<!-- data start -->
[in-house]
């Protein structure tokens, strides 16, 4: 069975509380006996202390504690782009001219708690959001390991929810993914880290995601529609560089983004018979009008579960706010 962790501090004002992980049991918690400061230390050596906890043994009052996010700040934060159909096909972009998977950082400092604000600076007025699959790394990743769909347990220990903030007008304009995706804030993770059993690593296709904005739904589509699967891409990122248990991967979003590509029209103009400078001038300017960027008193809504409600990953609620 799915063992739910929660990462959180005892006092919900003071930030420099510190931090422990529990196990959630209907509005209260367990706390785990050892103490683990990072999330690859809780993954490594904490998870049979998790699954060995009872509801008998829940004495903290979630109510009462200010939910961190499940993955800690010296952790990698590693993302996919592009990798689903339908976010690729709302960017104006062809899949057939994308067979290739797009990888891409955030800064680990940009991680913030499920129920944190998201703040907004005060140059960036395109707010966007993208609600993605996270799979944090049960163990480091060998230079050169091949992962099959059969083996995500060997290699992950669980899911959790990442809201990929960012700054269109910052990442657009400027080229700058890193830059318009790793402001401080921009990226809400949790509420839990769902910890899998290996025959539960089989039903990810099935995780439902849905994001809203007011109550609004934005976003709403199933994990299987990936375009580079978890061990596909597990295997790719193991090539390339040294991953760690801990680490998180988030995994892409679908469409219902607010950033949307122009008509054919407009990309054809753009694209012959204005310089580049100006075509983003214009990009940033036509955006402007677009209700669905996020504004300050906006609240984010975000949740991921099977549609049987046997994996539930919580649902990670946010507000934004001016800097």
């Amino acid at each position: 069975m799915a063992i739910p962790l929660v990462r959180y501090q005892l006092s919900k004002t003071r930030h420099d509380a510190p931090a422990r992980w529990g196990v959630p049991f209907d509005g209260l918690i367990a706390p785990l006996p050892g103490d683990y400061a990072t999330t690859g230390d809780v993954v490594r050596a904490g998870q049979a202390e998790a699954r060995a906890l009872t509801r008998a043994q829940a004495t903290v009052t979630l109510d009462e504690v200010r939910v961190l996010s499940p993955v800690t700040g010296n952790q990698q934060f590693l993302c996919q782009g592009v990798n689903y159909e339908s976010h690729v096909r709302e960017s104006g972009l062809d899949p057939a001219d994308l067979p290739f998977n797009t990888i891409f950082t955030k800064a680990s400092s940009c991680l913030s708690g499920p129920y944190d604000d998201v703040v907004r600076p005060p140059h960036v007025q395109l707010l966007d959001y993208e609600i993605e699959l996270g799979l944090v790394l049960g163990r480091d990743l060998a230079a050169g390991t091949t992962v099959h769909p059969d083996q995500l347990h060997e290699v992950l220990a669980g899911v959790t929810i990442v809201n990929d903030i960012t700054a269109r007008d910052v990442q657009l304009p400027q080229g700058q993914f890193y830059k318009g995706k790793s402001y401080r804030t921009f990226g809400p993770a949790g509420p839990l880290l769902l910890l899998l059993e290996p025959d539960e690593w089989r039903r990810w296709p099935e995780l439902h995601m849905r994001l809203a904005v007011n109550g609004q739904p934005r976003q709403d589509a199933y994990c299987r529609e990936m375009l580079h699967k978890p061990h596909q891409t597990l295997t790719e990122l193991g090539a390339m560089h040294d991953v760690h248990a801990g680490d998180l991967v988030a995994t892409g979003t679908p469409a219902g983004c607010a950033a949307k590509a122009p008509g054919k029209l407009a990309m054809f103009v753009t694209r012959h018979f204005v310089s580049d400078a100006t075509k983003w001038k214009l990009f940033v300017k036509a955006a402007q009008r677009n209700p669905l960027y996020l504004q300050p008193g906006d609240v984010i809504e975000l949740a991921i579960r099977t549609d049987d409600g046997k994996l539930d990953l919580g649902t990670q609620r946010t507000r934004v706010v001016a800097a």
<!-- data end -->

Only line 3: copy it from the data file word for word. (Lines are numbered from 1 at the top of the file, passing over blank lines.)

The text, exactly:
């Amino acid at each position: 069975m799915a063992i739910p962790l929660v990462r959180y501090q005892l006092s919900k004002t003071r930030h420099d509380a510190p931090a422990r992980w529990g196990v959630p049991f209907d509005g209260l918690i367990a706390p785990l006996p050892g103490d683990y400061a990072t999330t690859g230390d809780v993954v490594r050596a904490g998870q049979a202390e998790a699954r060995a906890l009872t509801r008998a043994q829940a004495t903290v009052t979630l109510d009462e504690v200010r939910v961190l996010s499940p993955v800690t700040g010296n952790q990698q934060f590693l993302c996919q782009g592009v990798n689903y159909e339908s976010h690729v096909r709302e960017s104006g972009l062809d899949p057939a001219d994308l067979p290739f998977n797009t990888i891409f950082t955030k800064a680990s400092s940009c991680l913030s708690g499920p129920y944190d604000d998201v703040v907004r600076p005060p140059h960036v007025q395109l707010l966007d959001y993208e609600i993605e699959l996270g799979l944090v790394l049960g163990r480091d990743l060998a230079a050169g390991t091949t992962v099959h769909p059969d083996q995500l347990h060997e290699v992950l220990a669980g899911v959790t929810i990442v809201n990929d903030i960012t700054a269109r007008d910052v990442q657009l304009p400027q080229g700058q993914f890193y830059k318009g995706k790793s402001y401080r804030t921009f990226g809400p993770a949790g509420p839990l880290l769902l910890l899998l059993e290996p025959d539960e690593w089989r039903r990810w296709p099935e995780l439902h995601m849905r994001l809203a904005v007011n109550g609004q739904p934005r976003q709403d589509a199933y994990c299987r529609e990936m375009l580079h699967k978890p061990h596909q891409t597990l295997t790719e990122l193991g090539a390339m560089h040294d991953v760690h248990a801990g680490d998180l991967v988030a995994t892409g979003t679908p469409a219902g983004c607010a950033a949307k590509a122009p008509g054919k029209l407009a990309m054809f103009v753009t694209r012959h018979f204005v310089s580049d400078a100006t075509k983003w001038k214009l990009f940033v300017k036509a955006a402007q009008r677009n209700p669905l960027y996020l504004q300050p008193g906006d609240v984010i809504e975000l949740a991921i579960r099977t549609d049987d409600g046997k994996l539930d990953l919580g649902t990670q609620r946010t507000r934004v706010v001016a800097a």